Ecological Interactions

Christopher J. Paradise and A. Malcolm Campbell

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Food webs, energy flow, indirect effects, and nutrient cycling are described as properties that emerge in ecological systems. Several of these properties are shown in this book to result from indirect effects and interactions between species and abiotic components of ecological systems. For instance, top predators affect organisms with which they do not directly interact, including plants and non-prey animals. In some other interactions, including competition, the nonliving components of ecological systems (the abiota) can alter the outcome of a biotic interaction. A limiting resource often results in competition, but varying environmental conditions allow for species coexistence. Finally, this book illustrates how energy flows in ecological systems, why it is rather inefficient, and how species interactions relate to homeostasis and emergent properties. In the course of that discussion, primary production, secondary production, and trophic levels are defined. Energy flow in ecological systems is tied to the carbon cycle.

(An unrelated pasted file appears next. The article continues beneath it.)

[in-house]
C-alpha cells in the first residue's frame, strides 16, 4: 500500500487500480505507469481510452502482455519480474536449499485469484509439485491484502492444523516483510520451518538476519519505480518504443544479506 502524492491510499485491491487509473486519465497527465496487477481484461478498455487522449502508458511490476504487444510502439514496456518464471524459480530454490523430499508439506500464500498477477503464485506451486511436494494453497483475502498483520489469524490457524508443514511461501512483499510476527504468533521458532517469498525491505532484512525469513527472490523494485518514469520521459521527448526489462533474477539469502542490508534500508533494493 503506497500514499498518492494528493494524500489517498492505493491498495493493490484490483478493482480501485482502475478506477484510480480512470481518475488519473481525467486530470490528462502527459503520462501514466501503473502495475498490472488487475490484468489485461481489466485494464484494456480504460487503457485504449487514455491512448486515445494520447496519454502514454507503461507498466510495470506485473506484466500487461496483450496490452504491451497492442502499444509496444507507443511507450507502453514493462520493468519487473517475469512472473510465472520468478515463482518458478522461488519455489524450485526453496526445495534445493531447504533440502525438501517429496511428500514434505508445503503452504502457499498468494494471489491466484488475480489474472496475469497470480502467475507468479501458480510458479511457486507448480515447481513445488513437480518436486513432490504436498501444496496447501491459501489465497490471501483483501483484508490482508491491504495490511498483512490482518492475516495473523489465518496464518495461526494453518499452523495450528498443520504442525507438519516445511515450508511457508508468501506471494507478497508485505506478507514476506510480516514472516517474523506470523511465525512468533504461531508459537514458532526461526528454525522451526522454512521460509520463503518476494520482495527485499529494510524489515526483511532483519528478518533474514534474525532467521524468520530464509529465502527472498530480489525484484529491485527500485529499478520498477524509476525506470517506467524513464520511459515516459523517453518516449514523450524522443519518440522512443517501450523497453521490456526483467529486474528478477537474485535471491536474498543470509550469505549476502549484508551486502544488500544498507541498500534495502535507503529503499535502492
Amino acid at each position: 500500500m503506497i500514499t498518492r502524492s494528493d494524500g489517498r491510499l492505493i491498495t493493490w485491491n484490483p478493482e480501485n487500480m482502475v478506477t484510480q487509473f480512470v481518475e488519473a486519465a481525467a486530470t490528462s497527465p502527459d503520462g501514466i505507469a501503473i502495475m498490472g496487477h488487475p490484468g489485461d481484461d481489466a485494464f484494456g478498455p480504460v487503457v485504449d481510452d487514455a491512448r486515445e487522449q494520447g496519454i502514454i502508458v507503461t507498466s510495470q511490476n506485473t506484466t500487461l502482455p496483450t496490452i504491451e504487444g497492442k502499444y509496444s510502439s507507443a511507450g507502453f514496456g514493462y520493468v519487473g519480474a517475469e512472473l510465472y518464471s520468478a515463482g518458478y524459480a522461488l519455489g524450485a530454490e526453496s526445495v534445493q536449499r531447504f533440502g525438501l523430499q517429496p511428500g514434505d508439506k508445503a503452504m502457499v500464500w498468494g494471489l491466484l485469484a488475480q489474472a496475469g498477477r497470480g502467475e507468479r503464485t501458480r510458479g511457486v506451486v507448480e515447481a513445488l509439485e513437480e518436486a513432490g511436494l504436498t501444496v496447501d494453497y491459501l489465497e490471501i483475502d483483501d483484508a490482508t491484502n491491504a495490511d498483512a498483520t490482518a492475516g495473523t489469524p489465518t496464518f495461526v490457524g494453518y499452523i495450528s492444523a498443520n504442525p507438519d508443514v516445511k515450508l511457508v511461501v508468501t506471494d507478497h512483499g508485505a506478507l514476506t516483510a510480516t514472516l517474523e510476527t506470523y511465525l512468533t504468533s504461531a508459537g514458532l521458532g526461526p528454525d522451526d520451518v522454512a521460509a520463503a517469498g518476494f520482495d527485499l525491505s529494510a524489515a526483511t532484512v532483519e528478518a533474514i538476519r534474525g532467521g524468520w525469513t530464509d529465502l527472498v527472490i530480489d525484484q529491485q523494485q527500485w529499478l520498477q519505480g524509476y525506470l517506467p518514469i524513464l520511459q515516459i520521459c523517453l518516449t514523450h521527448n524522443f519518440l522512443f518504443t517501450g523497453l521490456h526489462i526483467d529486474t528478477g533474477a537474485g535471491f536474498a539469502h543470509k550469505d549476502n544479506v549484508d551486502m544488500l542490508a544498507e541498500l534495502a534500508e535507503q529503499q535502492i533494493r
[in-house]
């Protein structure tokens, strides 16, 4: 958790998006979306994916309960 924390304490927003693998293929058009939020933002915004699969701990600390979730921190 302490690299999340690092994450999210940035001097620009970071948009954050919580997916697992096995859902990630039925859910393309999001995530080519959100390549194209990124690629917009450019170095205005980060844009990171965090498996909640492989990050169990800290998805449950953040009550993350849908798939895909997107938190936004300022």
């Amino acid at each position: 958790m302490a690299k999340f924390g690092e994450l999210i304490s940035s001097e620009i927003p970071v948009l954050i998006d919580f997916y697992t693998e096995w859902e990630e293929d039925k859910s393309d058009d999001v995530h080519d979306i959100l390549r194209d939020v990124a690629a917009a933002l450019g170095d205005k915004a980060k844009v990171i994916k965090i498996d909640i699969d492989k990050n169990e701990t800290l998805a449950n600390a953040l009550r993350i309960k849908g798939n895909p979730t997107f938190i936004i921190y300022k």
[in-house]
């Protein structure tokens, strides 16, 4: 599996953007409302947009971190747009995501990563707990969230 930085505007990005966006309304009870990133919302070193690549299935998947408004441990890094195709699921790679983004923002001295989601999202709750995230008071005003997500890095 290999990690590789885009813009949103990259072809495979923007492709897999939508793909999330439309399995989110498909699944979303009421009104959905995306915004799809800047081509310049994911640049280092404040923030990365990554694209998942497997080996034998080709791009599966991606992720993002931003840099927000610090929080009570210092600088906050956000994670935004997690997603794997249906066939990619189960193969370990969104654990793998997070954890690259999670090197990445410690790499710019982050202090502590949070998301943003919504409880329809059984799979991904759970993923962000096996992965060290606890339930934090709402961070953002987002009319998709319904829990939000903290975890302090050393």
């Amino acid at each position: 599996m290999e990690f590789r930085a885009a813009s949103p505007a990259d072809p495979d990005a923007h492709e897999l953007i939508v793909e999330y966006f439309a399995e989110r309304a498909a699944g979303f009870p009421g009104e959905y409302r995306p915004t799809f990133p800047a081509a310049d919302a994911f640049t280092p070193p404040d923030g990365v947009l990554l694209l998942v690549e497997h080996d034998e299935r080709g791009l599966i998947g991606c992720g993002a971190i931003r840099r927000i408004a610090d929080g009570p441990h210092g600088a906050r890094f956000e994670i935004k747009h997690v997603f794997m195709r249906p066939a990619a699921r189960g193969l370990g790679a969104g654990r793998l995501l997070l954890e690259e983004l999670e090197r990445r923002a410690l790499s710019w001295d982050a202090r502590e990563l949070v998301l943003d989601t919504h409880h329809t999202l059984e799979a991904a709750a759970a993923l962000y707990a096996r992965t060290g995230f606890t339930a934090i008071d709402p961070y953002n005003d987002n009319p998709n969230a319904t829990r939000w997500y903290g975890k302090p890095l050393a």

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Christopher J. Paradise

Christopher J. Paradise is professor of biology and environmental studies at Davidson College. He teaches introductory biology, ecology, entomology, and topical seminars on ecotoxicology and renewable natural resources. He also occasionally leads a study abroad program in India.  His research evaluates anthropogenic factors that influence insect biodiversity at a variety of scales.  His current research interests include effects of land use patterns on pollinator communities in parks.

A. Malcolm Campbell

A. Malcolm Campbell teaches biology at Davidson College, NC. He received national and international education awards: Genetics Society of America (2013); American Association for the Advancement of Science (2012); and American Society for Cell Biology (2006). He was the founding co-editor in chief of CBE Life Sciences Education; founding director of Genome Consortium for Active Teaching (GCAT); and member of the American Society for Cell Biology governing council (2012–2014).